I do see a lot of questions about how is working the List[X]/Fetch[X] processors and how to load balance the data over the nodes of a NiFi cluster once the data is already in the cluster. Since the question comes up quite often, let’s discuss the subject and let’s try to understand how things are working here.
I will assume that you are running a NiFi cluster since there is no problem about data balancing with a standalone instance 😉
The first thing to understand is: when running a cluster, one of the node is randomly designated as the “Primary node”. The election takes place when the cluster starts, and there is no way to decide which node will be the primary node. OK… you could force things when your cluster starts but there is no point to do such a thing if you want real high availability. So short line is: all nodes may have to be the Primary node at one point and don’t assume that the Primary node will be a given node in particular.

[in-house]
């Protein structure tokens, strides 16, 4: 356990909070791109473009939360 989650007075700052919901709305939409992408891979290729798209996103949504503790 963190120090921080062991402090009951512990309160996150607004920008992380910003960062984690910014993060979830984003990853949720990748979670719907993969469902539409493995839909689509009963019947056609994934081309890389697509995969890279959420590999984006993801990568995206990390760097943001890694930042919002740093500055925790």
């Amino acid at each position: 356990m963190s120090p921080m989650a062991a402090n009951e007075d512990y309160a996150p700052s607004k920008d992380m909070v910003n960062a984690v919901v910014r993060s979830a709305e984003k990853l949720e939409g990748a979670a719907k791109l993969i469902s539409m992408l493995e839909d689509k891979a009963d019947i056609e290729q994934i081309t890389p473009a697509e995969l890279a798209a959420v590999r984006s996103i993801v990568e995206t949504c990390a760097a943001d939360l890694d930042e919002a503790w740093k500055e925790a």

Second thing to understand is: the flow that you are designing on your canvas is running on all the nodes independently. Each node of the cluster is responsible of its own data and a relationship between two processors does not mean that the data going into this relationship will be balanced over the nodes. Unless you use a Remote Process Group (see below) the data will remain on the same node from the beginning to the end of the flow.
I will use a the following example to illustrate my explanations: I want to get files from a remote SFTP server and put the files into HDFS.
- First idea (bad idea!) / GetSFTP -> PutHDFS